Amid reports of ambulance response times as long as 20 minutes or more, representatives from both local hospitals defended the private emergency medical service they hired 10 years ago at an Athens-Clarke County Commission work session last week.
“We come before you confident that National EMS does a fantastic job,” said Dee Burkett, executive director for patient services at Piedmont Athens Regional.
Athens Regional and St. Mary’s Hospital were losing $1 million a year on ambulance service when they contracted with Conyers-based National EMS in 2009. (It has since been bought by Priority Ambulance, a larger company based in Tennessee.) Both hospitals and the ACC and Oconee County governments contribute $100,000 each to subsidize National EMS.
Since then, former emergency medical technicians and local residents have raised concerns that National EMS takes too long to respond in some cases, often because it’s responding to more lucrative non-emergency calls, such as transferring patients between hospitals. The progressive group Athens for Everyone analyzed Georgia Department of Public Health records last year and found that National EMS responded in less than nine minutes just 39% of the time. Its contractual goal is to respond within nine minutes 90% of the time. National EMS said those figures are misleading, because they lump in emergency and non-emergency calls.
Burkett presented data showing that National EMS responded to 88% of 911 calls in Clarke County in less than nine minutes and 92% of calls in Oconee County in less than 13 minutes. Athens Regional and St. Mary’s would have no reason to keep National EMS if the company weren’t performing, he said. “This ambulance service functions as an extension of each hospital,” he said. “We are responsible for the service and its operational effectiveness, because what they do impacts what we do in the hospital.”
Commissioner Patrick Davenport, who lives in Winterville, said he waited 18 minutes for an ambulance to come for his mother, then wound up driving her to the hospital himself. He called the data “a hard pill to swallow.” Other constituents have told him they had to wait over 20 minutes, he said. “It’s so bad in District 1, people say it’s better to drive to the hospital instead of calling EMS,” he said.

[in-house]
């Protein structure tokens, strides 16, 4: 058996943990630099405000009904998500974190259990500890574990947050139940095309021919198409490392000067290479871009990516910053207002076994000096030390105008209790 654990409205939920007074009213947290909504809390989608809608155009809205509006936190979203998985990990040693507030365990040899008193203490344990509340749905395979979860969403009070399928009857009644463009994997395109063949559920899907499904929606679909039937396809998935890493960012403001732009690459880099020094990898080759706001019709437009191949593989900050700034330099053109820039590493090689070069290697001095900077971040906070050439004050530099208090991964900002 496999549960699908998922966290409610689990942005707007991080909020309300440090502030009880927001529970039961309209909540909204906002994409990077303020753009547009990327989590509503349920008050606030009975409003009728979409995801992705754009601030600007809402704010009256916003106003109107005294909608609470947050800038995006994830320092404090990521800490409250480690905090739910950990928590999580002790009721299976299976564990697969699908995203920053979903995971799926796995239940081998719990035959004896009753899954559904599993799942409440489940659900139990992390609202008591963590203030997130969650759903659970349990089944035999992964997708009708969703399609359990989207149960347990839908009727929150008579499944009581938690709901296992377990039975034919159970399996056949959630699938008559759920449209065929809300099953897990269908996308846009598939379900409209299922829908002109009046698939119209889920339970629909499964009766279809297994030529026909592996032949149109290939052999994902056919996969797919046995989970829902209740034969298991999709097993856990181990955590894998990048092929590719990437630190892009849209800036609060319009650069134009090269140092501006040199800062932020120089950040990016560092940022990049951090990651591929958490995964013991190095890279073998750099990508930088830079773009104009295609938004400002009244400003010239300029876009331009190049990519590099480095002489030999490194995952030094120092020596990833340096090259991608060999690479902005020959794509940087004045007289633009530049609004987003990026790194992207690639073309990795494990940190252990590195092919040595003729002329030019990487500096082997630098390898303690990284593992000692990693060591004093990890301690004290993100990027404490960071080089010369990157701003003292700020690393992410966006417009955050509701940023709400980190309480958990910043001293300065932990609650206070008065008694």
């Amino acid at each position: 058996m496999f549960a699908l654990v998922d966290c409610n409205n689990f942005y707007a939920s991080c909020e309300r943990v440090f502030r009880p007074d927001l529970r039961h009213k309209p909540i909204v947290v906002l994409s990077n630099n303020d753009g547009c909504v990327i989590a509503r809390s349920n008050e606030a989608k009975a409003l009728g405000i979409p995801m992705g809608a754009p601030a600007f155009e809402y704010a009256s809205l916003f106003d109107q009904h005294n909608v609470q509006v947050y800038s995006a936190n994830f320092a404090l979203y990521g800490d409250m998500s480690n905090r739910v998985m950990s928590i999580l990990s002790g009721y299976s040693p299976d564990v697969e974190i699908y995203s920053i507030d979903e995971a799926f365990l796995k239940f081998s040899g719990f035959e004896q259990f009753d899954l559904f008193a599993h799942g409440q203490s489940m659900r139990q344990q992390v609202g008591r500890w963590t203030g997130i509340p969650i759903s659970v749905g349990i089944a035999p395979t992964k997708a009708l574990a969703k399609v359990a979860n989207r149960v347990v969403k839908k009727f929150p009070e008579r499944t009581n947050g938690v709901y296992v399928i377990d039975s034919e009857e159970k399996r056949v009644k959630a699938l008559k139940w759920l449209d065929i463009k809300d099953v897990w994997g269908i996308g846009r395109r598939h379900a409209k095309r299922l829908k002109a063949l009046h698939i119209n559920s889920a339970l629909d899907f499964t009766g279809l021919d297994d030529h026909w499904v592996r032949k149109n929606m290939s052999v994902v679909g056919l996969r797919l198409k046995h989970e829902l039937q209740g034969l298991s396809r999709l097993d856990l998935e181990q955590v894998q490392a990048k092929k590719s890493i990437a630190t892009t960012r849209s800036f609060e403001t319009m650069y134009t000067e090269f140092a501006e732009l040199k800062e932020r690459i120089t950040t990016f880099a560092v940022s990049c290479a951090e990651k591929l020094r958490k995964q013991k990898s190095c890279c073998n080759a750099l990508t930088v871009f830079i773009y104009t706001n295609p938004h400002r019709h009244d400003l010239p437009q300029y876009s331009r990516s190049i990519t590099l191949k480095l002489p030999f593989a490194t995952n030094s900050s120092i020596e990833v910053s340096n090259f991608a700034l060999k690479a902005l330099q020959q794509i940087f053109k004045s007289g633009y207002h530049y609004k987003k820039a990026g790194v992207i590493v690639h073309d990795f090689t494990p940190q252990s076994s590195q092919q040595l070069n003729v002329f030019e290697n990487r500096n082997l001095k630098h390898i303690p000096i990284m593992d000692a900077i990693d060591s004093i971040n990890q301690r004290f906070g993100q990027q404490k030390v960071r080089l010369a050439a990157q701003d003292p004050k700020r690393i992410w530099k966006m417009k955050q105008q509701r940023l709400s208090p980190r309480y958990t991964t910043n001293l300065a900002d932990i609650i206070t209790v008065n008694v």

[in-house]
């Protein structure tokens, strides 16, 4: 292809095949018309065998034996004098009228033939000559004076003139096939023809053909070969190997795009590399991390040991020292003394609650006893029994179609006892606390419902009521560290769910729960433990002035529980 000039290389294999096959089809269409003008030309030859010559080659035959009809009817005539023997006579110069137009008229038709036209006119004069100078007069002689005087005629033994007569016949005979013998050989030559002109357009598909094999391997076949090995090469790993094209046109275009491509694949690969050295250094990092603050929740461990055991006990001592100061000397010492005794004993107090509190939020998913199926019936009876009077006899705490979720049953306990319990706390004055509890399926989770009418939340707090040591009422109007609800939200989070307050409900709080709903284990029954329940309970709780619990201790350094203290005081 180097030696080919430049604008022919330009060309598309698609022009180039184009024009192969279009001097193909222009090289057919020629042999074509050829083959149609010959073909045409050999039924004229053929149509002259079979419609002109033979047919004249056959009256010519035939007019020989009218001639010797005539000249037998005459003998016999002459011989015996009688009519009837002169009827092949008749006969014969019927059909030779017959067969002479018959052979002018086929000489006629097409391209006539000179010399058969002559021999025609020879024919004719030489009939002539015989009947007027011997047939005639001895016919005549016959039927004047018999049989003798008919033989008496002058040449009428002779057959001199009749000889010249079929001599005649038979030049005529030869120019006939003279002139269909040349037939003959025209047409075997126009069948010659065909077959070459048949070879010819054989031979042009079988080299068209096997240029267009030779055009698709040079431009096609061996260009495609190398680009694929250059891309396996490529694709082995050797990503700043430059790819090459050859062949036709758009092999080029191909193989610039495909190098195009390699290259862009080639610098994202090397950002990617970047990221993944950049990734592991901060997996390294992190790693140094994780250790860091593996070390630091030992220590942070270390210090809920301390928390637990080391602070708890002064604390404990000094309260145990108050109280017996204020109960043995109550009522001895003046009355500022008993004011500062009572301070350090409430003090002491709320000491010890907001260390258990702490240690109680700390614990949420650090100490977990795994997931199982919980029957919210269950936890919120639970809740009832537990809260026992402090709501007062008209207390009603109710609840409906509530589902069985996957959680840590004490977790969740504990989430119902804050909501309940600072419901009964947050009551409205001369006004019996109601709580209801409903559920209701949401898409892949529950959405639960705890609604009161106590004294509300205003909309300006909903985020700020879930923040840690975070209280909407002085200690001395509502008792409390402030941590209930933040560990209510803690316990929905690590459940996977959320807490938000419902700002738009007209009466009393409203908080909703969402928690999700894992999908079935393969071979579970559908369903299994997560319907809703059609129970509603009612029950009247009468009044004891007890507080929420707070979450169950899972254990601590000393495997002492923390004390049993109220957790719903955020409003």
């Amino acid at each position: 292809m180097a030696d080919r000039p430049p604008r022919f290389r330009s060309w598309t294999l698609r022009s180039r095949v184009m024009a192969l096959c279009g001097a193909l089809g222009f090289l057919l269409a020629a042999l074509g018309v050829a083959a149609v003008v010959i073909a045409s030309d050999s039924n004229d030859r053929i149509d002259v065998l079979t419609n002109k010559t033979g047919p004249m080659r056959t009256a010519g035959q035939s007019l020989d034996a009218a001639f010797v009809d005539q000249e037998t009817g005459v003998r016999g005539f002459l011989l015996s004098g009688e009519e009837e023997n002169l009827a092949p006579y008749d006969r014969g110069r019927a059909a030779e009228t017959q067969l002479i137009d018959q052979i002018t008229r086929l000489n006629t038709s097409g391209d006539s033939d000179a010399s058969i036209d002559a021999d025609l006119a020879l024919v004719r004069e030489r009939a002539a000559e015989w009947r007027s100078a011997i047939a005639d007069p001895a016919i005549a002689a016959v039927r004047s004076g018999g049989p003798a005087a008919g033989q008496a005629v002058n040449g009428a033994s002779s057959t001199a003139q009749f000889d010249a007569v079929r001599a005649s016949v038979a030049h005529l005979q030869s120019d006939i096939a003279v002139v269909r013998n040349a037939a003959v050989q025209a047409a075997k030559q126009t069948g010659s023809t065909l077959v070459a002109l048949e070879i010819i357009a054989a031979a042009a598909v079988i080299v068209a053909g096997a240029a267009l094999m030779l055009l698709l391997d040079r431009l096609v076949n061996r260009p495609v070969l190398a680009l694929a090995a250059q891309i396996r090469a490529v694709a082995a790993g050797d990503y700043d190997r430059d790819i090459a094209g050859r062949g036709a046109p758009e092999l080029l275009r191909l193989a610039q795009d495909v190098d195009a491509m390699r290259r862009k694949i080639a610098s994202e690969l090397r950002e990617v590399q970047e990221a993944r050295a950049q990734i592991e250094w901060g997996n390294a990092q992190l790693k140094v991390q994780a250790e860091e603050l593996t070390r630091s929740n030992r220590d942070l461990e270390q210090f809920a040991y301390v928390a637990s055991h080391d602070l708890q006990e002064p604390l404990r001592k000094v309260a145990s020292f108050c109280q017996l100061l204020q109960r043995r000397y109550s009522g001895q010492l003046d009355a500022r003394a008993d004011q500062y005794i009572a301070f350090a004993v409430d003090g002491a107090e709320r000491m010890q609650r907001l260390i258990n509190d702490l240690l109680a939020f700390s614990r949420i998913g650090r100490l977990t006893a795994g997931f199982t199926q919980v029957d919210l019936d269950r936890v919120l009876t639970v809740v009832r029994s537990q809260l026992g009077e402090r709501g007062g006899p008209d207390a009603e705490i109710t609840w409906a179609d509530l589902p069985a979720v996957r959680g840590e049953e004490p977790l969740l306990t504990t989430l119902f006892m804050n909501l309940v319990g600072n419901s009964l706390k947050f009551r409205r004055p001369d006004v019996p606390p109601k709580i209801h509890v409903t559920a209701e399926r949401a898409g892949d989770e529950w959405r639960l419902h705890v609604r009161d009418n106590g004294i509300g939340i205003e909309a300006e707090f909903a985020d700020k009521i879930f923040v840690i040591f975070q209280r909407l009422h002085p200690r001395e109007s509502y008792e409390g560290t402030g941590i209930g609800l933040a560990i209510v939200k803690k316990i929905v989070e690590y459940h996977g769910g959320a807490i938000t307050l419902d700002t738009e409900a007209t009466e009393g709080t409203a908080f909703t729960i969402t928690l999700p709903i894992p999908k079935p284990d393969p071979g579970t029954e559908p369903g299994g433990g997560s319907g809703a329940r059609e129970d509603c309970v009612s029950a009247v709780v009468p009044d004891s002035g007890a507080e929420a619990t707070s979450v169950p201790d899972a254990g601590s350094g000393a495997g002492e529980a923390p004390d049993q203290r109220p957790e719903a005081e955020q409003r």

Commissioner Russell Edwards asked how many times National EMS had taken over 15 minutes to respond. Such long response times are usually because the ambulance driver couldn’t find the location, or the caller or dispatcher gave the driver the wrong address, Burkett said. People also tend to exaggerate the length of time they waited, Burkett said. “It can seem like an eternity if you’re calling 911,” he said. “I’ve been on the receiving end of that as a customer, so I know minutes can change character on you when you’re calling EMS.”
Sometimes, cell-phone calls don’t even go to the right county. Commissioner Ovita Thornton said constituents in the Nowhere Road area have told her their 911 calls are sometimes answered by dispatchers in Jackson County. That’s probably because the closest cell tower to the caller is in Jackson County, said Keith Kelley, captain of the ACC Police Department’s communications division.
Kelley’s proposal to streamline dispatching caught the interest of commissioners. Currently, an ACCPD dispatcher answers all 911 calls, then decides whether to route them to the fire department or National EMS. EMTs in the fire department respond to car wrecks and cardiac arrests, and can provide treatment until an ambulance arrives.
“If I have to say I’m having trouble breathing twice, the second time I might not be breathing,” Commissioner Mike Hamby said.
Commissioners expressed little interest in ACC taking over ambulance service—which would likely cost millions of dollars—but Commissioner Jerry NeSmith urged people to bring their complaints to him or Commissioner Andy Herod, who sit on the oversight committee.
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